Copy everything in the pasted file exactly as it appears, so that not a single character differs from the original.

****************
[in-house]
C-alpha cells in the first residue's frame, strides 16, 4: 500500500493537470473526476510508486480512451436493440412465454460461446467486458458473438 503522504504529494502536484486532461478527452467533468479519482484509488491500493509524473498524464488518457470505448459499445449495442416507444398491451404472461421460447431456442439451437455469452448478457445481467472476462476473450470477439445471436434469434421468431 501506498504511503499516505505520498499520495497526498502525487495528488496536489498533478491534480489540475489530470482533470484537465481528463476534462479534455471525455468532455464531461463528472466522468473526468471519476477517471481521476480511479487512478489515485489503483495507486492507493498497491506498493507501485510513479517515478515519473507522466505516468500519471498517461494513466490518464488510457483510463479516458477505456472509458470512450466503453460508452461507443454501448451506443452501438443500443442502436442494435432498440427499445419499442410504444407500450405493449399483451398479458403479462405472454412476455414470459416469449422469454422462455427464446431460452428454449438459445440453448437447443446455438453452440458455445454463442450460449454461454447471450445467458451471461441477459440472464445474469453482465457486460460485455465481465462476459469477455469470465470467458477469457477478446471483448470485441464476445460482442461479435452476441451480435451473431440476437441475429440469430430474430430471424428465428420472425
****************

[in-house]
C-alpha cells in the first residue's frame, strides 16, 4: 500500500493537470473526476510508486480512451436493440412465454460461446467486458458473438 503522504504529494502536484486532461478527452467533468479519482484509488491500493509524473498524464488518457470505448459499445449495442416507444398491451404472461421460447431456442439451437455469452448478457445481467472476462476473450470477439445471436434469434421468431 501506498504511503499516505505520498499520495497526498502525487495528488496536489498533478491534480489540475489530470482533470484537465481528463476534462479534455471525455468532455464531461463528472466522468473526468471519476477517471481521476480511479487512478489515485489503483495507486492507493498497491506498493507501485510513479517515478515519473507522466505516468500519471498517461494513466490518464488510457483510463479516458477505456472509458470512450466503453460508452461507443454501448451506443452501438443500443442502436442494435432498440427499445419499442410504444407500450405493449399483451398479458403479462405472454412476455414470459416469449422469454422462455427464446431460452428454449438459445440453448437447443446455438453452440458455445454463442450460449454461454447471450445467458451471461441477459440472464445474469453482465457486460460485455465481465462476459469477455469470465470467458477469457477478446471483448470485441464476445460482442461479435452476441451480435451473431440476437441475429440469430430474430430471424428465428420472425